Scott Pingel became Principal Bass of the San Francisco Symphony in 2004, having previously served in that position with the Charleston Symphony. Prior to that, he was a member of the New World Symphony. He has also served as guest principal with the National Arts Centre Orchestra. Mr. Pingel received degrees from the University of Wisconsin-Eau Claire and the Manhattan School of Music. Also a jazz musician, he has worked with artists including Michael Brecker, Geoff Keezer, and James Williams.
Daniel G. Smith was appointed Associate Principal Bass of the San Francisco Symphony in 2017. Previously, he served as principal bass of the Santa Barbara Symphony for three seasons and was a member of the San Diego Symphony from 2015 to 2017. Mr. Smith has performed with the Los Angeles Philharmonic, Pacific Symphony, Hawaii Symphony, New World Symphony, and served as guest principal and associate principal bass with the Los Angeles Chamber Orchestra. A native of Southern California, he received his Bachelor of Music from Rice University’s Shepherd School of Music under the tutelage of Timothy Pitts. After four years in school pursuing music as well as a biochemistry minor, Mr. Smith travelled to Bali, Indonesia, where he spent four months volunteering and teaching music at an orphanage known as Bali Life.
Stephen Tramontozzi is the San Francisco Symphony’s Assistant Principal Bass, occupying the Richard & Rhoda Goldman Chair. A native of Newton, MA, he studied at the Eastman School of Music, New England Conservatory, and the San Francisco Conservatory, and joined the San Francisco Symphony in 1980. Mr. Tramontozzi has been on the faculty at the San Francisco Conservatory since 1985. He has led master classes across the United States, and he coaches members of the SFS Youth Orchestra bass section.
Name: Charles Chandler
SFS member since: 1992
Hometown: Mill Valley, CA
Playing in the SFS:
I feel that in San Francisco we are uniquely fortunate to have the most enthusiastic and sensitive audience in the world. It is a joy and honor to perform for people who love and care so much about music—and have done so for the past hundred years.
Began playing the bass:
Although I grew up in a family of flute players, from early on I was drawn to the resonant sounds of the bass. Growing up in Mill Valley, I used to love to listen to the low, penetrating sounds of the fog horns calling at night. Oddly, as a youngster I would prefer to sing bass parts to favorite songs instead of melodies. I made my first bass out of a cardboard packing tube, strings and a piece of wood.
Our home was always full of music. My mother was principal flute player with the Marin Symphony for thirty-eight years, and I used to enjoy listening as the sounds of her practicing and teaching filled the house.
On becoming a professional musician:
I have been extremely fortunate to have had some wonderful bass teachers and support along the way. In high school I played in the SFSYO, and got an exciting glimpse of what the life of a professional orchestral musician is like. I also studied bass with Shinji Eshima, who plays in the SF Opera Orchestra and is an amazing and inspiring teacher. He prepared me for Juilliard.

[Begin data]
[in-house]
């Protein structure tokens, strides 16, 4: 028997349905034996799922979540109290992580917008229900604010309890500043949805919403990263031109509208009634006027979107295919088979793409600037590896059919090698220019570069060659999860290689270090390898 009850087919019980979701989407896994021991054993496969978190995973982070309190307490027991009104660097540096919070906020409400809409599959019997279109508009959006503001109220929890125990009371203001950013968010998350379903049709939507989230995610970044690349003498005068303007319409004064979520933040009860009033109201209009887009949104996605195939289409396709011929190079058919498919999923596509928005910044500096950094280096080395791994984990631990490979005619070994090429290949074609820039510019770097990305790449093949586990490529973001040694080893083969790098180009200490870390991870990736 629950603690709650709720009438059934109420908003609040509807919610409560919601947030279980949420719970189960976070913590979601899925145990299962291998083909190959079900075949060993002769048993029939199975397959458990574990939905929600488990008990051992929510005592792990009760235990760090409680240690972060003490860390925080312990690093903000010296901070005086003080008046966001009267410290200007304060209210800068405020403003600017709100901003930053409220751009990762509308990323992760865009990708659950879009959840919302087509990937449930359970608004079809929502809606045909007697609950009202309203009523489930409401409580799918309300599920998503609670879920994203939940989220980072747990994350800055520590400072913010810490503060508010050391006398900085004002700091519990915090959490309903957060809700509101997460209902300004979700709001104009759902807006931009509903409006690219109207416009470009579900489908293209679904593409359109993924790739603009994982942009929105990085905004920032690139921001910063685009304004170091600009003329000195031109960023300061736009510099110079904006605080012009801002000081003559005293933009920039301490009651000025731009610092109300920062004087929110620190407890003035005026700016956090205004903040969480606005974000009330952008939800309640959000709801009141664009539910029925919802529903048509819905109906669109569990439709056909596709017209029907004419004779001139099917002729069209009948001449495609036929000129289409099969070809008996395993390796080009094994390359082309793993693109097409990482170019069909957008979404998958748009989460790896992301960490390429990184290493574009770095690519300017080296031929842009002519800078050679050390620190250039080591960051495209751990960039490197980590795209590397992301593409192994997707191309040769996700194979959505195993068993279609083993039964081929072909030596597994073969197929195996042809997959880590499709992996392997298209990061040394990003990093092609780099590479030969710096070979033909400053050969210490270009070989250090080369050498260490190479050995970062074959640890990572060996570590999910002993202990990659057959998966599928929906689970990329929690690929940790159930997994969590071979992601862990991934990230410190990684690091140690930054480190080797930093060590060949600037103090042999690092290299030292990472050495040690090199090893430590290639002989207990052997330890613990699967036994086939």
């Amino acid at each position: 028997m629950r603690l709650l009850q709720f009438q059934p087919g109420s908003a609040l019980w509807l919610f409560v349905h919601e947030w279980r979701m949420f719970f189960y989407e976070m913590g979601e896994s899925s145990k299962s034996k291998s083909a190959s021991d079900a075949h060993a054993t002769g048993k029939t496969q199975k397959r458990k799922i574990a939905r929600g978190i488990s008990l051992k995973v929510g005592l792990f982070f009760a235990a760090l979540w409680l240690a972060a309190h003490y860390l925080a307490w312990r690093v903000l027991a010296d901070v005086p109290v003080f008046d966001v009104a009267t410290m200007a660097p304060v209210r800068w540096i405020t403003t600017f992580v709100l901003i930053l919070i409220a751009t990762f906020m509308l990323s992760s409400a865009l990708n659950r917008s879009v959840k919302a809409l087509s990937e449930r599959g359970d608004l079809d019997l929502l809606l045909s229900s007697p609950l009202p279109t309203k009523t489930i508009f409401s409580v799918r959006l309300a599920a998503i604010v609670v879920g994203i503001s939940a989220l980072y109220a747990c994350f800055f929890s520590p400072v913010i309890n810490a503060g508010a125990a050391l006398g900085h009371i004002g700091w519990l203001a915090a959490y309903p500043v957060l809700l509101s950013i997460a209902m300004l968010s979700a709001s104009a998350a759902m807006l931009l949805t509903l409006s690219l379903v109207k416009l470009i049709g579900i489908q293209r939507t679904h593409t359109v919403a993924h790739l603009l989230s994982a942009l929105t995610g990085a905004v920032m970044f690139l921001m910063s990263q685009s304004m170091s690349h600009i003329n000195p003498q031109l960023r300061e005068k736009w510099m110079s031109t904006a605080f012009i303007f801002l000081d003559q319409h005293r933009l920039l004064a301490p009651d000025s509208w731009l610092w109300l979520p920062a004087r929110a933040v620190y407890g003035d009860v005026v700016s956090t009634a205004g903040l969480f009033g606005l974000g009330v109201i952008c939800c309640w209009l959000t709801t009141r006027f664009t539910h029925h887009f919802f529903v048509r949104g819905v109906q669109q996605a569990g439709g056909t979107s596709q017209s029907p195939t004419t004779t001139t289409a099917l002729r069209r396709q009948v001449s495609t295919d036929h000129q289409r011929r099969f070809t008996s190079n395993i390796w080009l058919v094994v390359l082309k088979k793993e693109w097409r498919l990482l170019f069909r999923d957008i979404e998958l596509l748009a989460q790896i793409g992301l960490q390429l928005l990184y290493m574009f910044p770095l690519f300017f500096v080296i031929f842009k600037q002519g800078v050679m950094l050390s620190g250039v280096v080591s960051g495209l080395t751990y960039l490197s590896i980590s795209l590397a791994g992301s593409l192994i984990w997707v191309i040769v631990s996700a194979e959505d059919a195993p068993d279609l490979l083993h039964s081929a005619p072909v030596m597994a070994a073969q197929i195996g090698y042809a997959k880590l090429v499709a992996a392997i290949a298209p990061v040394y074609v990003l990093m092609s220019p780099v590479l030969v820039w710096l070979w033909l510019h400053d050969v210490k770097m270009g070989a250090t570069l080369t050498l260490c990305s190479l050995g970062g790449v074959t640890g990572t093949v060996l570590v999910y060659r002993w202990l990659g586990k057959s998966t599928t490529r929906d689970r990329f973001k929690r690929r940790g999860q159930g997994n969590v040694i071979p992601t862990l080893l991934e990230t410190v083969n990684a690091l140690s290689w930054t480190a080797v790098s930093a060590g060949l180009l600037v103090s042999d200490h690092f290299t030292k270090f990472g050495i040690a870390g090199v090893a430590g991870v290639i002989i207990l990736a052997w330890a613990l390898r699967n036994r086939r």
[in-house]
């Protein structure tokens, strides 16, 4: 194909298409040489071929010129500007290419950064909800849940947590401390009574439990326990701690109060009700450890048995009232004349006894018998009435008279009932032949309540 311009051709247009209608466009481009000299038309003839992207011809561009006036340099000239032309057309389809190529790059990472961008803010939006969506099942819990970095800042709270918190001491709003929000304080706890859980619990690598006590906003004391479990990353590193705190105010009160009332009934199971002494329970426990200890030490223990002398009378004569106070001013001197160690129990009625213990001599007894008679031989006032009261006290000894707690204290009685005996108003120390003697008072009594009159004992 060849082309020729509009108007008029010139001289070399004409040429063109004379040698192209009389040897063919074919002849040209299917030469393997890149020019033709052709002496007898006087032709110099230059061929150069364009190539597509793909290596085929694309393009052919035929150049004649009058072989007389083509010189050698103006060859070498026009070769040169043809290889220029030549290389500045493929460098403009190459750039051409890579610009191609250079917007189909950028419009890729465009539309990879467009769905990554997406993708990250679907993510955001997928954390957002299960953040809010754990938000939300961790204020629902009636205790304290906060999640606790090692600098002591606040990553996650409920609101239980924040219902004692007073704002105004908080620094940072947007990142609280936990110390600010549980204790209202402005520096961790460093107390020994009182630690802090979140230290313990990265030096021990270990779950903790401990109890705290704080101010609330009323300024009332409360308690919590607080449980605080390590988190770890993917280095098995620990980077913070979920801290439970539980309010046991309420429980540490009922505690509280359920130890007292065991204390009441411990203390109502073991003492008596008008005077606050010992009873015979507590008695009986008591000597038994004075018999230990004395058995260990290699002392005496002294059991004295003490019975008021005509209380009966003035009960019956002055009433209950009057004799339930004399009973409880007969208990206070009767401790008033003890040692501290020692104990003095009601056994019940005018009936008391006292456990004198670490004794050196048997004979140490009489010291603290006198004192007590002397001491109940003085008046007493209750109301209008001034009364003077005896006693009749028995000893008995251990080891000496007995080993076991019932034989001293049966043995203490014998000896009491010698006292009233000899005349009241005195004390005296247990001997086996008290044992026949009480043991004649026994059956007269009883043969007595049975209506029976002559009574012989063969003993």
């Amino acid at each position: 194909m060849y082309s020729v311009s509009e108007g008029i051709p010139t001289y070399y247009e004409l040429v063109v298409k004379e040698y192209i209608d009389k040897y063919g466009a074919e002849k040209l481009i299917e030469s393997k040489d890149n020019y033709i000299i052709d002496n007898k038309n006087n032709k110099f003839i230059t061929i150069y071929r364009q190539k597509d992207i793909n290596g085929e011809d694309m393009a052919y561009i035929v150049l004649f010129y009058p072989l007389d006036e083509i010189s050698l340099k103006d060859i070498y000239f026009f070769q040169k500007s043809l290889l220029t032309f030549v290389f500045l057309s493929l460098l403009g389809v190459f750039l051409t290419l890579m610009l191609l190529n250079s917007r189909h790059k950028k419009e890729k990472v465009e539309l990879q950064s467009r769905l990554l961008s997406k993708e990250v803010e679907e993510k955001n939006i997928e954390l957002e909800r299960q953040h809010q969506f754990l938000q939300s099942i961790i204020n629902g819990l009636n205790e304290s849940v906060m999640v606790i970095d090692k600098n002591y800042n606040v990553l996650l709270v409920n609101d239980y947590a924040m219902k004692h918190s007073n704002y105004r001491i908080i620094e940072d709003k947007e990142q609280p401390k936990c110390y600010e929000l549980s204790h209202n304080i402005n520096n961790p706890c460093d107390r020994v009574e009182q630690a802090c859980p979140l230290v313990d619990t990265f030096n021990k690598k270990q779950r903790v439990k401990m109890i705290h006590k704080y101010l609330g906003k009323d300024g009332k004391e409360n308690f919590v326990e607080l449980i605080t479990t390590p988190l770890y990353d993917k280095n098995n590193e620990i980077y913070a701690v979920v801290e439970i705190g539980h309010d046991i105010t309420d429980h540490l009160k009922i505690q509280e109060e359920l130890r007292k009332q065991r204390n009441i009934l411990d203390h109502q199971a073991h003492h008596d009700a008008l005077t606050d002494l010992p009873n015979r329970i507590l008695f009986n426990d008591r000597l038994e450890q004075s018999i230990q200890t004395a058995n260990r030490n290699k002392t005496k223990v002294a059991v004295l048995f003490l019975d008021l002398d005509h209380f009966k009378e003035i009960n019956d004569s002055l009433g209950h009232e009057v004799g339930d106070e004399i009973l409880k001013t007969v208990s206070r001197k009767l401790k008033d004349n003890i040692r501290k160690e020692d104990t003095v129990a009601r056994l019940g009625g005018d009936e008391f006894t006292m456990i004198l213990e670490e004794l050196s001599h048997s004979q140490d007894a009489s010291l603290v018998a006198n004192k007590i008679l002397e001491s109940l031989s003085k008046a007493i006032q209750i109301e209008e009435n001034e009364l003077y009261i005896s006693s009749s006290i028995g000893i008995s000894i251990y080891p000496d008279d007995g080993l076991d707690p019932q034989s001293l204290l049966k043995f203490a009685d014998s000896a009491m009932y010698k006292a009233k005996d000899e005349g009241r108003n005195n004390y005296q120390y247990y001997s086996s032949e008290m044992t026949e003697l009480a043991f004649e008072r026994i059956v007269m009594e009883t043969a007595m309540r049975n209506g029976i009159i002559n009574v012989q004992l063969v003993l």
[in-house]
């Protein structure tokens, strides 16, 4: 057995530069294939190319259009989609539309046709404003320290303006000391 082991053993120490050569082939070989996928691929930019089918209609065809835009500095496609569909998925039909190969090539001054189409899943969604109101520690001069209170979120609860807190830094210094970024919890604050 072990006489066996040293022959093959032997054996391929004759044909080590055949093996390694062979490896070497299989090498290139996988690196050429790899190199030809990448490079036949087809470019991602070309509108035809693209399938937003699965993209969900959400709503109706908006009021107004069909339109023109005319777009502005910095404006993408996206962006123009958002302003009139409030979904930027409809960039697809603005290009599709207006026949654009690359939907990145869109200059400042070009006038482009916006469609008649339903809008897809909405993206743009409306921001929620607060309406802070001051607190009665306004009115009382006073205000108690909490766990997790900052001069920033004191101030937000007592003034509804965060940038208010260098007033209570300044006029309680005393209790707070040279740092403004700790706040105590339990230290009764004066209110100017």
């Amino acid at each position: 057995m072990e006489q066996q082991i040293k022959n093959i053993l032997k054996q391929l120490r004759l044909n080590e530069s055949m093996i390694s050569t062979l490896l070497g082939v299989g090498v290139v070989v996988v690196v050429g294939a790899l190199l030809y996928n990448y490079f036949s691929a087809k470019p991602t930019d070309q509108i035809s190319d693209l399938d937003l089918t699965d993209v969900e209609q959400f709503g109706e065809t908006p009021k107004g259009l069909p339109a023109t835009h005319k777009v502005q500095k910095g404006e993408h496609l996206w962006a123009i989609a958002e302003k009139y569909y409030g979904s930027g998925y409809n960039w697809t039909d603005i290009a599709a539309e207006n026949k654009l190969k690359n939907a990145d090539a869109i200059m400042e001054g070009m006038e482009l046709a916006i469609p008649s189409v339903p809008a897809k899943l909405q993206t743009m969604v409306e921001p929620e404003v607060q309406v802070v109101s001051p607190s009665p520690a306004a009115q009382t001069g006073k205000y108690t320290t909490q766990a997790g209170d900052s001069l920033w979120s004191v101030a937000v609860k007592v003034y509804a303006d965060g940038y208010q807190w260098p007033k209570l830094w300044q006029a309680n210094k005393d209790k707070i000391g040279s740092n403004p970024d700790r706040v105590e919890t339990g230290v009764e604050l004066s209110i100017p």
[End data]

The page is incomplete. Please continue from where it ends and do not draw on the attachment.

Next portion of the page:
Charles Chandler has served as a Symphony mentor in the SF Symphony Community of Music Makers program.
Member since 1981
Hometown: Northridge, CA
I love improvisational theater. Doing improv requires amazing listening skills and the ability to be present—what drives a scene is how you listen and relate to someone else on stage. I also do a great deal of Feldenkrais, the movement method, which helps with my own health and well-being as well as my playing.
I enjoy listening to the Guarneri Quartet playing late Beethoven string quartets; also recordings of Dietrich Fischer-Dieskau singing Schubert lieder. I love listening to him because of the quality of his sound and his amazing musicality—it’s all so perfect and effortless.
Advice for aspiring musicians:
Take a movement class. It makes such a difference to become aware of what you’re doing with your body while you’re playing. Take yoga or Feldenkrais, whatever it is—this is especially true for young bass players, because bass is such a physical instrument. Also, I think it’s important to learn and practice music away from your instrument. Study scores, practice visualization, and listen.
SFS member since: 1983
Hometown: West Islip, NY
Music schools you attended: Eastman, Juilliard
Began playing music: At age 6
Musical inspirations: Attending School of Orchestral Studies at Saratoga, NY, summer home of the Philadelphia Orchestra
If I were not a professional musician, I might be a: Chef
Favorite composers: Mahler, Stravinsky
Favorite works featuring my instrument: Mahler, Symphony No. 1; Stravinsky, Firebird Suite and Rite of Spring
When I’m not working, I enjoy: Fly fishing, golf
Recent reading: Undaunted Courage, by Stephen Ambrose
On my CD player/iPod: Various jazz artists
Favorite thing to do in the Bay Area: Spending a day out at Point Reyes for relaxation.
Davies Symphony Hall
201 Van Ness Ave
San Francisco, CA 94102
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